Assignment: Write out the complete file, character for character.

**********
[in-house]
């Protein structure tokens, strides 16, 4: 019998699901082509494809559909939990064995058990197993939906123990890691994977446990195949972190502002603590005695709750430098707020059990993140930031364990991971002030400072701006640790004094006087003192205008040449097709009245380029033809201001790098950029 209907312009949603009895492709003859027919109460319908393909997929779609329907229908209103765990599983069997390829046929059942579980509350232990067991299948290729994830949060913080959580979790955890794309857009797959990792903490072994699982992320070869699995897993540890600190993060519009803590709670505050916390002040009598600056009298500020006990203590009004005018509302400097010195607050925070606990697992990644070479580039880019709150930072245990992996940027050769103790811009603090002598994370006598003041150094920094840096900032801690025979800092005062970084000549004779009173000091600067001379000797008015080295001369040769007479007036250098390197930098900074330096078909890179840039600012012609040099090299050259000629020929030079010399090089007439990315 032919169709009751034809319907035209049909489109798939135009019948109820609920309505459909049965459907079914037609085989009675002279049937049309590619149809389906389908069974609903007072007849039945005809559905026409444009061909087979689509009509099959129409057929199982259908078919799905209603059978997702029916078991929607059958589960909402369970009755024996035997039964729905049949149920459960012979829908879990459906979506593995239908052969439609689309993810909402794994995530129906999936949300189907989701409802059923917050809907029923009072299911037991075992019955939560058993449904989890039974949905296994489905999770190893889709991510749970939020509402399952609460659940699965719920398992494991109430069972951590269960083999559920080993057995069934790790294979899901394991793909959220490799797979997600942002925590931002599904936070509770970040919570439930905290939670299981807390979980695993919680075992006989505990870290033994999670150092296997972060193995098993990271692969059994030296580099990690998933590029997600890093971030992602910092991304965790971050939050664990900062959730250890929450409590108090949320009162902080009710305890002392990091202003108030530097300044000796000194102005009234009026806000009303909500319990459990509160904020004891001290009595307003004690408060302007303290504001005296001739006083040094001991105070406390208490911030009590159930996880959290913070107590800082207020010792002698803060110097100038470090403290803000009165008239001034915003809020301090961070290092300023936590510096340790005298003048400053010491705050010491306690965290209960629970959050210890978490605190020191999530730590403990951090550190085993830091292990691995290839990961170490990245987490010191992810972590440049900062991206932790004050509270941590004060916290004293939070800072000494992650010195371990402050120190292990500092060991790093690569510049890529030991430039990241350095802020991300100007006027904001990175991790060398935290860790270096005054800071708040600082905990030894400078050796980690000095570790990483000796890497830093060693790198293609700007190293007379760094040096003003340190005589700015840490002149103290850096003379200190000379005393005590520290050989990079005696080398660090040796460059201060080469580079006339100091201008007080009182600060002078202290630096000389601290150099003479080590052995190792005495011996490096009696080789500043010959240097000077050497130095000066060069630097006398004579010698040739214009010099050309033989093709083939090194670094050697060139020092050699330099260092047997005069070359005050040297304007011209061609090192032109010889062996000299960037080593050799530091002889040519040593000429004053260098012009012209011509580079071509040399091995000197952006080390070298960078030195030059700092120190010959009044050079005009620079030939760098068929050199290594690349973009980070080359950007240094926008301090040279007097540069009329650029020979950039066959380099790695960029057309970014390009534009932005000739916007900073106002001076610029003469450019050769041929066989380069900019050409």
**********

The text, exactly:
[in-house]
């Protein structure tokens, strides 16, 4: 019998699901082509494809559909939990064995058990197993939906123990890691994977446990195949972190502002603590005695709750430098707020059990993140930031364990991971002030400072701006640790004094006087003192205008040449097709009245380029033809201001790098950029 209907312009949603009895492709003859027919109460319908393909997929779609329907229908209103765990599983069997390829046929059942579980509350232990067991299948290729994830949060913080959580979790955890794309857009797959990792903490072994699982992320070869699995897993540890600190993060519009803590709670505050916390002040009598600056009298500020006990203590009004005018509302400097010195607050925070606990697992990644070479580039880019709150930072245990992996940027050769103790811009603090002598994370006598003041150094920094840096900032801690025979800092005062970084000549004779009173000091600067001379000797008015080295001369040769007479007036250098390197930098900074330096078909890179840039600012012609040099090299050259000629020929030079010399090089007439990315 032919169709009751034809319907035209049909489109798939135009019948109820609920309505459909049965459907079914037609085989009675002279049937049309590619149809389906389908069974609903007072007849039945005809559905026409444009061909087979689509009509099959129409057929199982259908078919799905209603059978997702029916078991929607059958589960909402369970009755024996035997039964729905049949149920459960012979829908879990459906979506593995239908052969439609689309993810909402794994995530129906999936949300189907989701409802059923917050809907029923009072299911037991075992019955939560058993449904989890039974949905296994489905999770190893889709991510749970939020509402399952609460659940699965719920398992494991109430069972951590269960083999559920080993057995069934790790294979899901394991793909959220490799797979997600942002925590931002599904936070509770970040919570439930905290939670299981807390979980695993919680075992006989505990870290033994999670150092296997972060193995098993990271692969059994030296580099990690998933590029997600890093971030992602910092991304965790971050939050664990900062959730250890929450409590108090949320009162902080009710305890002392990091202003108030530097300044000796000194102005009234009026806000009303909500319990459990509160904020004891001290009595307003004690408060302007303290504001005296001739006083040094001991105070406390208490911030009590159930996880959290913070107590800082207020010792002698803060110097100038470090403290803000009165008239001034915003809020301090961070290092300023936590510096340790005298003048400053010491705050010491306690965290209960629970959050210890978490605190020191999530730590403990951090550190085993830091292990691995290839990961170490990245987490010191992810972590440049900062991206932790004050509270941590004060916290004293939070800072000494992650010195371990402050120190292990500092060991790093690569510049890529030991430039990241350095802020991300100007006027904001990175991790060398935290860790270096005054800071708040600082905990030894400078050796980690000095570790990483000796890497830093060693790198293609700007190293007379760094040096003003340190005589700015840490002149103290850096003379200190000379005393005590520290050989990079005696080398660090040796460059201060080469580079006339100091201008007080009182600060002078202290630096000389601290150099003479080590052995190792005495011996490096009696080789500043010959240097000077050497130095000066060069630097006398004579010698040739214009010099050309033989093709083939090194670094050697060139020092050699330099260092047997005069070359005050040297304007011209061609090192032109010889062996000299960037080593050799530091002889040519040593000429004053260098012009012209011509580079071509040399091995000197952006080390070298960078030195030059700092120190010959009044050079005009620079030939760098068929050199290594690349973009980070080359950007240094926008301090040279007097540069009329650029020979950039066959380099790695960029057309970014390009534009932005000739916007900073106002001076610029003469450019050769041929066989380069900019050409």